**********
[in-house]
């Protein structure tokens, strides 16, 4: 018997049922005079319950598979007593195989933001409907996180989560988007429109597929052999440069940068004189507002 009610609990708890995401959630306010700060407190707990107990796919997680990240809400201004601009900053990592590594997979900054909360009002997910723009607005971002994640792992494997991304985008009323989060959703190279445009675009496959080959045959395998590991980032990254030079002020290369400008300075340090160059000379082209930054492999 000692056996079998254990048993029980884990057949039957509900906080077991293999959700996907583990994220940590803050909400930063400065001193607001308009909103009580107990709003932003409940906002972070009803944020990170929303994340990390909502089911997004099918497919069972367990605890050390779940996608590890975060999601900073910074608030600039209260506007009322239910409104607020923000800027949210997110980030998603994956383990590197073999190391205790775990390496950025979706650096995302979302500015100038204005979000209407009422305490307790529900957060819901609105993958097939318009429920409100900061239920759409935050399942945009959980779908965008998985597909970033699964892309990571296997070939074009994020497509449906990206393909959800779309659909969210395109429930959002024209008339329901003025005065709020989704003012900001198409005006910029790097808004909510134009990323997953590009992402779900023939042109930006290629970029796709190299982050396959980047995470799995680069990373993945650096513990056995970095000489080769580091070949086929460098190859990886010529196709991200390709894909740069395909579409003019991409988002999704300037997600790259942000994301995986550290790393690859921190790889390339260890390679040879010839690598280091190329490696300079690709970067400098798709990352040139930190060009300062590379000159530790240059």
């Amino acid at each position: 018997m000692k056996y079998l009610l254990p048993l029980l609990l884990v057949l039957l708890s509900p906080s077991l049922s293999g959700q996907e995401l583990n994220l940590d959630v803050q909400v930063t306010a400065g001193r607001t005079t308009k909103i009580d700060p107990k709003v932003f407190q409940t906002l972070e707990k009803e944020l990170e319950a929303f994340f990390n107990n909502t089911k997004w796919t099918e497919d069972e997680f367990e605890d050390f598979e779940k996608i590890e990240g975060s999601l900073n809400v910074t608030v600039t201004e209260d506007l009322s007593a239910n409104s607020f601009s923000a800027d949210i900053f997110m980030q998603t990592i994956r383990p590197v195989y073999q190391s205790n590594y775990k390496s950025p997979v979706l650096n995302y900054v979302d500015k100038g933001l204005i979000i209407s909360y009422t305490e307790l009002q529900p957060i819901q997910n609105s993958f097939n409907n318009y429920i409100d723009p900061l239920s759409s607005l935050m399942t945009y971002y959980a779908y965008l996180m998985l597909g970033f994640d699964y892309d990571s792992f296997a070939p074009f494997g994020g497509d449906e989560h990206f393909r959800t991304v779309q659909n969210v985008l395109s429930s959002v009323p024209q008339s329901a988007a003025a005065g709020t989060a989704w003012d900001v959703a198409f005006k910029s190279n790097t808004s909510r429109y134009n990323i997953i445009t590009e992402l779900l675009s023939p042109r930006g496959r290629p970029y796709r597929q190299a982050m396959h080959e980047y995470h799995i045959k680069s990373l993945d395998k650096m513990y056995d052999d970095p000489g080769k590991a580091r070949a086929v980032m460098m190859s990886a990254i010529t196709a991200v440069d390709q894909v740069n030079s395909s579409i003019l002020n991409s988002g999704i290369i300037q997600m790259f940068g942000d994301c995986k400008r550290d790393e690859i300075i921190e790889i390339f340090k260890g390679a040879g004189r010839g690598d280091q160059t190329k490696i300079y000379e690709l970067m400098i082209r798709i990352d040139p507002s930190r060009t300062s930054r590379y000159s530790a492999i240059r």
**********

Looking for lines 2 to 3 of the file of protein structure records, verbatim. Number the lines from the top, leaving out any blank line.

């Protein structure tokens, strides 16, 4: 018997049922005079319950598979007593195989933001409907996180989560988007429109597929052999440069940068004189507002 009610609990708890995401959630306010700060407190707990107990796919997680990240809400201004601009900053990592590594997979900054909360009002997910723009607005971002994640792992494997991304985008009323989060959703190279445009675009496959080959045959395998590991980032990254030079002020290369400008300075340090160059000379082209930054492999 000692056996079998254990048993029980884990057949039957509900906080077991293999959700996907583990994220940590803050909400930063400065001193607001308009909103009580107990709003932003409940906002972070009803944020990170929303994340990390909502089911997004099918497919069972367990605890050390779940996608590890975060999601900073910074608030600039209260506007009322239910409104607020923000800027949210997110980030998603994956383990590197073999190391205790775990390496950025979706650096995302979302500015100038204005979000209407009422305490307790529900957060819901609105993958097939318009429920409100900061239920759409935050399942945009959980779908965008998985597909970033699964892309990571296997070939074009994020497509449906990206393909959800779309659909969210395109429930959002024209008339329901003025005065709020989704003012900001198409005006910029790097808004909510134009990323997953590009992402779900023939042109930006290629970029796709190299982050396959980047995470799995680069990373993945650096513990056995970095000489080769580091070949086929460098190859990886010529196709991200390709894909740069395909579409003019991409988002999704300037997600790259942000994301995986550290790393690859921190790889390339260890390679040879010839690598280091190329490696300079690709970067400098798709990352040139930190060009300062590379000159530790240059």
């Amino acid at each position: 018997m000692k056996y079998l009610l254990p048993l029980l609990l884990v057949l039957l708890s509900p906080s077991l049922s293999g959700q996907e995401l583990n994220l940590d959630v803050q909400v930063t306010a400065g001193r607001t005079t308009k909103i009580d700060p107990k709003v932003f407190q409940t906002l972070e707990k009803e944020l990170e319950a929303f994340f990390n107990n909502t089911k997004w796919t099918e497919d069972e997680f367990e605890d050390f598979e779940k996608i590890e990240g975060s999601l900073n809400v910074t608030v600039t201004e209260d506007l009322s007593a239910n409104s607020f601009s923000a800027d949210i900053f997110m980030q998603t990592i994956r383990p590197v195989y073999q190391s205790n590594y775990k390496s950025p997979v979706l650096n995302y900054v979302d500015k100038g933001l204005i979000i209407s909360y009422t305490e307790l009002q529900p957060i819901q997910n609105s993958f097939n409907n318009y429920i409100d723009p900061l239920s759409s607005l935050m399942t945009y971002y959980a779908y965008l996180m998985l597909g970033f994640d699964y892309d990571s792992f296997a070939p074009f494997g994020g497509d449906e989560h990206f393909r959800t991304v779309q659909n969210v985008l395109s429930s959002v009323p024209q008339s329901a988007a003025a005065g709020t989060a989704w003012d900001v959703a198409f005006k910029s190279n790097t808004s909510r429109y134009n990323i997953i445009t590009e992402l779900l675009s023939p042109r930006g496959r290629p970029y796709r597929q190299a982050m396959h080959e980047y995470h799995i045959k680069s990373l993945d395998k650096m513990y056995d052999d970095p000489g080769k590991a580091r070949a086929v980032m460098m190859s990886a990254i010529t196709a991200v440069d390709q894909v740069n030079s395909s579409i003019l002020n991409s988002g999704i290369i300037q997600m790259f940068g942000d994301c995986k400008r550290d790393e690859i300075i921190e790889i390339f340090k260890g390679a040879g004189r010839g690598d280091q160059t190329k490696i300079y000379e690709l970067m400098i082209r798709i990352d040139p507002s930190r060009t300062s930054r590379y000159s530790a492999i240059r």